26 July 2015
The Republicans' uncivil war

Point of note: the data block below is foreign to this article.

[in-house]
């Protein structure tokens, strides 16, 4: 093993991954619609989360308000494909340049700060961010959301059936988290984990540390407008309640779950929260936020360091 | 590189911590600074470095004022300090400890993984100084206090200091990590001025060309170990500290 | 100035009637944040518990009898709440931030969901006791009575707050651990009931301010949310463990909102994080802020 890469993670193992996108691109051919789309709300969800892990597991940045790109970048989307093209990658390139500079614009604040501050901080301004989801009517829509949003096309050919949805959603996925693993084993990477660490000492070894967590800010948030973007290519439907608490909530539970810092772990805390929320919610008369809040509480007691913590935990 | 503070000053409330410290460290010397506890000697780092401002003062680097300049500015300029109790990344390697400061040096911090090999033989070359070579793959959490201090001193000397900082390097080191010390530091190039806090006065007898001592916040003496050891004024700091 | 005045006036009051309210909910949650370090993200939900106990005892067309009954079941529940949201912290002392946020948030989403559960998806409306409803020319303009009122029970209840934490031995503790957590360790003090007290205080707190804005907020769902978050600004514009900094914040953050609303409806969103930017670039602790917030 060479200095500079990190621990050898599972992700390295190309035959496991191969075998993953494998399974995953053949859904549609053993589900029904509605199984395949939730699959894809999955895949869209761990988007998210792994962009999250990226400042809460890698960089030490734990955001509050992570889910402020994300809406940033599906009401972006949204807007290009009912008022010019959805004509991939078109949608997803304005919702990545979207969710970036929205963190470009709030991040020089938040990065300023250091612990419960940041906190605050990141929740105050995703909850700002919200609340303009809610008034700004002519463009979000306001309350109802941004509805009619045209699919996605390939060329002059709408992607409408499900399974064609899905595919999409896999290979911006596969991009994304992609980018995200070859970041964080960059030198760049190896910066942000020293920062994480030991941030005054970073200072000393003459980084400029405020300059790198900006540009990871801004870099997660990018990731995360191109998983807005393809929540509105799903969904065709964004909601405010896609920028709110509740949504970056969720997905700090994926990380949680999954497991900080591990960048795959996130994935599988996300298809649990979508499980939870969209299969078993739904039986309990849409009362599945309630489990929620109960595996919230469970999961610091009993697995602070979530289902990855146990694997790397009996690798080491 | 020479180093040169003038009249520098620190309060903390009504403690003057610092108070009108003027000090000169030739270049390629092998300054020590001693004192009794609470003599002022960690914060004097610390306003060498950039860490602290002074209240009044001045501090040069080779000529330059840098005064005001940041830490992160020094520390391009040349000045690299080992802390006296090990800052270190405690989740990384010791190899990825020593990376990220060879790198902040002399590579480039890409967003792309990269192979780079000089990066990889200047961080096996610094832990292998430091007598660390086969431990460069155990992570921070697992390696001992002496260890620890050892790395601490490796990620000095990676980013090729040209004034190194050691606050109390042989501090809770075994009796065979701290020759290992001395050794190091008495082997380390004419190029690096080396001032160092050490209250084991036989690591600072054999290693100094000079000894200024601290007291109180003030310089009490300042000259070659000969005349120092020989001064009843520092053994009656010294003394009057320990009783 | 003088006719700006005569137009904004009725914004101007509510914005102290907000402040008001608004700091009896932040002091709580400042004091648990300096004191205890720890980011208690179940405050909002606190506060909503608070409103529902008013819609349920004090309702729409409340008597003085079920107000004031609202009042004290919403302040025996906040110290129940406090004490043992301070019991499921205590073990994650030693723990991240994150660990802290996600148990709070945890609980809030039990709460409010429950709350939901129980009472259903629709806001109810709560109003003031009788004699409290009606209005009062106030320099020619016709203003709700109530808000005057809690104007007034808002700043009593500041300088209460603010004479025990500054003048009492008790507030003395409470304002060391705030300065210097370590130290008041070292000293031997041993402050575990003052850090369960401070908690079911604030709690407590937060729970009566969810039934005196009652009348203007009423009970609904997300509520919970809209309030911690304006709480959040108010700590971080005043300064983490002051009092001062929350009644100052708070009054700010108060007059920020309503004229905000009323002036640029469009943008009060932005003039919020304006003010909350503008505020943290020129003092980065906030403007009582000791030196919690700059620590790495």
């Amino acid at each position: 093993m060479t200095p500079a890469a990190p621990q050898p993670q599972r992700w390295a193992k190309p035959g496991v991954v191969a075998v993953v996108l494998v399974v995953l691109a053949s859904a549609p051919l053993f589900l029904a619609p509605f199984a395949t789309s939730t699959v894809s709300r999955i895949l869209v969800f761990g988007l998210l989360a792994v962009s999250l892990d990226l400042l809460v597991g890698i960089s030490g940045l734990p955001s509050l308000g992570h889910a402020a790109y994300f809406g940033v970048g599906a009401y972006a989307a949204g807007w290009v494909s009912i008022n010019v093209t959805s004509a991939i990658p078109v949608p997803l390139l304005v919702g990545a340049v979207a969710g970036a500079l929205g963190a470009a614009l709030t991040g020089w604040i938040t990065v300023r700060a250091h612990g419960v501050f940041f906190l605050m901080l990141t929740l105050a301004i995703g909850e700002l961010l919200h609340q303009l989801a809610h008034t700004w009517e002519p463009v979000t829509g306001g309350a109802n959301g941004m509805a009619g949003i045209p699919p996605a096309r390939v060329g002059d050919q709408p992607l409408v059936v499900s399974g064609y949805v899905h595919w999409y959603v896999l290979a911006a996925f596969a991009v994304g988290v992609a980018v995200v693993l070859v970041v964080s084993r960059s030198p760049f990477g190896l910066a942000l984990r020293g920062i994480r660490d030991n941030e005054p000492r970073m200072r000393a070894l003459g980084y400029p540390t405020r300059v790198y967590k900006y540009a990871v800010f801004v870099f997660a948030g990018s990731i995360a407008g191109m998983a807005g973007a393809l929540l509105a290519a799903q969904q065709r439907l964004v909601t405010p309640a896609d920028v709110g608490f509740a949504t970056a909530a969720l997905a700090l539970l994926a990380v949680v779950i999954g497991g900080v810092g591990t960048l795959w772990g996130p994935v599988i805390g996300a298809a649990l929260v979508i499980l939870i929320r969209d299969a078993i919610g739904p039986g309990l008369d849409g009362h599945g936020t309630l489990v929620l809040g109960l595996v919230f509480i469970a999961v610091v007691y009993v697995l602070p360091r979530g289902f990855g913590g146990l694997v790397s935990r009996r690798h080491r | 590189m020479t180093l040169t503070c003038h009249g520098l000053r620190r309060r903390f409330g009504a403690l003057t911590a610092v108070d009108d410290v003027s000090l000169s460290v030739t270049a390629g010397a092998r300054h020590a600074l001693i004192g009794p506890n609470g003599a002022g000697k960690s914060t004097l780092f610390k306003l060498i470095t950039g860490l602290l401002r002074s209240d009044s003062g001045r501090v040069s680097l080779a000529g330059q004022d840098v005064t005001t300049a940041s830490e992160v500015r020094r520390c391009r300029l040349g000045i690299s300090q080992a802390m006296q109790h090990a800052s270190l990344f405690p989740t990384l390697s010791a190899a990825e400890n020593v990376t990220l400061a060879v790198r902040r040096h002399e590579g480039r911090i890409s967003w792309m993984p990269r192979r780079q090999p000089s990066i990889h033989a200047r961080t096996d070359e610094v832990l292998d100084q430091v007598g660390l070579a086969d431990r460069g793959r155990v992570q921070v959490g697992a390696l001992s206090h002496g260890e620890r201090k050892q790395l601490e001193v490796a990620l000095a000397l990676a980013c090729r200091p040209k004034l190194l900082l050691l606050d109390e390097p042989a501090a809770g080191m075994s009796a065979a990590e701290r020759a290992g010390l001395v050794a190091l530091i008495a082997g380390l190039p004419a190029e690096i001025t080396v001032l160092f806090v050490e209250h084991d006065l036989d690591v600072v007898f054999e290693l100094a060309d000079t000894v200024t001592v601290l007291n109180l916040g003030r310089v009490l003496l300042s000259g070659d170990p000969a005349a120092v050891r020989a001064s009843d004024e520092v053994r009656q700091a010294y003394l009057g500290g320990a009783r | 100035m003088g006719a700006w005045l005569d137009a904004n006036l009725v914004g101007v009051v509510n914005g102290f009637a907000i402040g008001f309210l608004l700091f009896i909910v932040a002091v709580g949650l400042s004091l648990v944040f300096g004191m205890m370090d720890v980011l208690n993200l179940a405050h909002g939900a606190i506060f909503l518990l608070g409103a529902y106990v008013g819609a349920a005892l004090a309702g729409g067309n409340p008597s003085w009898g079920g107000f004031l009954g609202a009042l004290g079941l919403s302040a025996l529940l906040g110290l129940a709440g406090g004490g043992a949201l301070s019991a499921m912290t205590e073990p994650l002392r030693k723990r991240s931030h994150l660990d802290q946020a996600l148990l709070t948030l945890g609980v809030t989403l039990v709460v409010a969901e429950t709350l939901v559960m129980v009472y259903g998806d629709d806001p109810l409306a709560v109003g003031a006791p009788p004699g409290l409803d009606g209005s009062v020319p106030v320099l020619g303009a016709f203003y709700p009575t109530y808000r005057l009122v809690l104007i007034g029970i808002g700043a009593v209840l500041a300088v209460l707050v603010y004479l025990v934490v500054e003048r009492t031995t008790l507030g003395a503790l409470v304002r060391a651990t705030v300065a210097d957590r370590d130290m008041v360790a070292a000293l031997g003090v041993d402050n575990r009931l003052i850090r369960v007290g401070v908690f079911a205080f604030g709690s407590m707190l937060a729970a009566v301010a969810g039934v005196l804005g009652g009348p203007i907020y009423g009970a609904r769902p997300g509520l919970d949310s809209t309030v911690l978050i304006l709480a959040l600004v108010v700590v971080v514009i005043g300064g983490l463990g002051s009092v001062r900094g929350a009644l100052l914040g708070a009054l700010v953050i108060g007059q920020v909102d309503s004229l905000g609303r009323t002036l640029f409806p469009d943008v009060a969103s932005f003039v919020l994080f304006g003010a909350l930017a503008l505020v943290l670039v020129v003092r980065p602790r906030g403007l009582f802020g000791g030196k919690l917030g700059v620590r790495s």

You reap what you sow. In a contentious pre-campaign season, Senator Cruz arguably has topped all of Donald Trump's invective by calling the Majority Leader of the U.S. Senate, the leader of his own party in that body, a liar on the Senate floor itself. Some observers have noted ironically that Cruz was one of the few Republicans to refrain from criticizing Trump this summer. Maybe if Senator McConnell were running for President too Cruz would have been more courteous. But we'd be missing the point if we were to assume that Trump's rhetoric and his freedom with insults, to which some rivals have responded in kind, e.g. Senator Graham calling him a "jackass" before Trump made Graham's personal cell-phone number public, has emboldened Cruz. It's more likely that Trump and Cruz represent the same impulse, and if some Republicans find that impulse deplorable they have only themselves to blame. For the past thirty years or so Republicans have led the rhetorical charge against "political correctness" while characterizing it as the suppression of honest debate on the ground of hurt feelings. We see where such talk has led when we hear idiots complaining that the Confederate flag was lowered in South Carolina only because it hurt certain people's feelings. Right-wingers are as much believers in slippery slopes as liberals are, so a coarsening of discourse in reaction to perceived political correctness should not have surprised them. Respect for people's feelings has become virtually synonymous with political correctness to many people, so that for them straight talk proves itself by its disrespect for feelings. They know someone has made a point when it hits a nerve. As I've written before, this idea isn't entirely wrong. Sometimes the truth does hurt -- but the hurt itself doesn't prove anything. It's been easy for Republicans to assume that liberals and minorities flaunt their hurt feelings to avoid hearing hard truths. It will be less easy for individual Republicans to dodge the same assumption when their own feelings are hurt by fellow Republicans. On top of that, does anyone doubt that there are truths to be told that will hurt Republicans or their constituents generally? They may answer that they can prove those untruths, but when others have done the same to their arguments the same Republicans have sneered about hurt feelings. To the extent that people's feelings have been hurt by current political discourse, much of the time those feelings are merely a poor substitute for what we used to call honor. Our ancestors may have had thicker skins than we and could stand sharper criticism, they also made a distinction between invective and insult that is lost in our current concern about "straight talk" and indifferent to hurt feelings or political correctness. In their day McConnell might have summoned Cruz to the field of honor and, Trump's wealth notwithstanding, any number of people may have horsewhipped him in the street. Such responses remain politically incorrect today, and today's Republicans don't seem to have a problem with that limit on accountability for what they say. They're going to want to draw a line somewhere, though, but how do they do that without looking hypocritically politically correct? It should be fun watching them try to figure that out.